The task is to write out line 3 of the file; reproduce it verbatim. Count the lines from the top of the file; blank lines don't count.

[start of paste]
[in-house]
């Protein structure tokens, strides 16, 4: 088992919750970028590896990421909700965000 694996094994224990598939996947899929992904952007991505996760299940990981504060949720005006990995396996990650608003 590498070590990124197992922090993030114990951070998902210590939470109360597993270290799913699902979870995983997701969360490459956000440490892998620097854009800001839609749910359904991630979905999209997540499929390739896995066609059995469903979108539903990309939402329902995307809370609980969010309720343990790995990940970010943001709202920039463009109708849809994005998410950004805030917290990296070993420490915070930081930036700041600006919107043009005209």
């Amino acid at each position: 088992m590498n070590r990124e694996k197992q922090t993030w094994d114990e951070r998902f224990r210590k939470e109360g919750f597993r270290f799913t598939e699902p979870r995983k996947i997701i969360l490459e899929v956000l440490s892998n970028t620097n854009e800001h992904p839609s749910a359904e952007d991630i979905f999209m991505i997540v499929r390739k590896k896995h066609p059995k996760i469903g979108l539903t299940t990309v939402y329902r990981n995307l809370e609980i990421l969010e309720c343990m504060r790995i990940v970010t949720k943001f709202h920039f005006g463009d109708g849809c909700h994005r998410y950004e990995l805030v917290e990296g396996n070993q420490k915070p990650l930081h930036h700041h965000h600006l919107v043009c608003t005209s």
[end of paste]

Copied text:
């Amino acid at each position: 088992m590498n070590r990124e694996k197992q922090t993030w094994d114990e951070r998902f224990r210590k939470e109360g919750f597993r270290f799913t598939e699902p979870r995983k996947i997701i969360l490459e899929v956000l440490s892998n970028t620097n854009e800001h992904p839609s749910a359904e952007d991630i979905f999209m991505i997540v499929r390739k590896k896995h066609p059995k996760i469903g979108l539903t299940t990309v939402y329902r990981n995307l809370e609980i990421l969010e309720c343990m504060r790995i990940v970010t949720k943001f709202h920039f005006g463009d109708g849809c909700h994005r998410y950004e990995l805030v917290e990296g396996n070993q420490k915070p990650l930081h930036h700041h965000h600006l919107v043009c608003t005209s």